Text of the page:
Her scream echoed through their vast property as her beating began. Blood soaked his skin, hair, and clothing. Then, he sat in the chair to catch his breath, looking at the silhouette of his dead daughter. Her little, pale foot glowed white in the moonlight, the rest of her body hiding in the shadows. What a shame...she was the quieter of the two girls. Pretty too.
After a quick rest, he moved outside to find his prized champion.
His gaze landed upon the barn, the lantern blazing from inside. Smiling, ready to treat himself with a bit more blood, he rushed to the old building. He swung the door open, and there she stood in the center of the room. The dogs howled and snarled as he entered. Light glinted off the blade of her knife as she held it at her side. They both stood motionlessly.
Her eyes narrowed as she saw blood drenching his shirt. She could see the faint worry in his eyes and it made her grin. In an instant, she was at him and stabbed the old pair of scissors into his arm. Using the scissors as a handle, she threw him to where she once stood. He struggled to keep to his feet, growling and holding his wound as the metal shined with blood. While he cursed, she latched the door behind her. Turning to him, she kicked him in the teeth, knocking him onto his back. He raised her to be a savage, and so she shall be. It was only right for him to die savagely.
“You damn bitch,” he spat blood from his mouth as he sat up. “You really think you will do it, don’t you?”
“Shut up,” she hissed as she kicked his chest. He fell back, losing his breath. She had not spoken in years. The shock on his face made her smile widen. “You have stolen my life much too long ago,” she howled as the dogs grew mad. “Your reign of disgust and sin ends tonight.”
He laughed as he stood, ripping the scissors from his arm. He tossed it aside, leaving a thin trail of blood. He just did not understand how determined she truly was. Her face grew hard and he froze in her glare. As quickly as a snake, she lunged forward and stabbed straight into his chest. The cloth was slick with his blood and her hand slid onto the blade, cutting her skin. She tore the blade from him, blood staining her arm. He gasped as he held his fresh wound. Hot blood ran between his fingers and he began to hyperventilate. She grew satisfied.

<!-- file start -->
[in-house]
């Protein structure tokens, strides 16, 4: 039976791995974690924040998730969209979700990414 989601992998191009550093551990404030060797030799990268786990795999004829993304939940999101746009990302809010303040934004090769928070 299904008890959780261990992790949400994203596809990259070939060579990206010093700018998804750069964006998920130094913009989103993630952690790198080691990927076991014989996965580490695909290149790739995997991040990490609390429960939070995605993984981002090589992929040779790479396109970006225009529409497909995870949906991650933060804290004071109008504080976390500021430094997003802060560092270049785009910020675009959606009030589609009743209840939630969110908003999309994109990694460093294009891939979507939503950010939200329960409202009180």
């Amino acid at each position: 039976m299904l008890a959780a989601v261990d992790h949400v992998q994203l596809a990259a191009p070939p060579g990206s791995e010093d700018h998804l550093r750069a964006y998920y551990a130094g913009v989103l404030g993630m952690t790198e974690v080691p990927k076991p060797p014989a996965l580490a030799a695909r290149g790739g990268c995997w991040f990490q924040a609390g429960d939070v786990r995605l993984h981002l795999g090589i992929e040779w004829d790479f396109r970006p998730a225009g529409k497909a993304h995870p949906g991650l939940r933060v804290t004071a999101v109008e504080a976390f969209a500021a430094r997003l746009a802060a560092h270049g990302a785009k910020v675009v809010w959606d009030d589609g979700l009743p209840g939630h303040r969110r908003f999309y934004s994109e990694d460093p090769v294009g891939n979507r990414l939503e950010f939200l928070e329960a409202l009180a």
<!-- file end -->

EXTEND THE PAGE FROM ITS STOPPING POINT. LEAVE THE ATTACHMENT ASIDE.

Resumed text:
Now on his knees, Kiaran took advantage of this. Stepping back to the rope that hung from the rafters, she gripped it tightly. His wide eyes glared at her as her teeth glimmered in the faint light. Her voice was beautiful and yet so menacing. “You have ruined my and Grace’s lives. Your hands have gone where no man’s hands should. Nathanial, I leave you to the mercy of these beasts, for you’ll find none from me.”
“What do you think will happen when you open the cages? They’ll kill each other, not me,” he fought to speak.
Grinning, she answered, “I was the one who trained them,” there was an ominous pause. “They know what I want, and I know what they want.” And with that, the dogs were released. She left, knowing what was to happen. It was unnecessary to watch.
Closing the door behind her, she raced toward the house to find Grace. The wind rushed across her face as she grew hot all over; freedom. Freedom! Gracie came to mind and her heart sank.
The sounds of the snarling dogs and the screaming man rang through the fields around them. She slammed through the door to the house, out of breath. Racing down the hall, she glanced into each room, her boots slick with blood. Suddenly, the moonlight caught her eye as Grace’s foot gleamed within it. Her breath was caught as she whimpered, “Oh, Gracie.”
Rushing to her, Kiaran lifted the child into her arms. Blood stained her clothes and her skin as she began to cry. “I’m sorry I have waited far too long,” she sobbed, “Forgive me.” She held the child’s head to her chest as she rocked. The gash on her calf broke open, bleeding onto the floor. At this point...she would be pleased to die. But to bleed out would be too much to ask.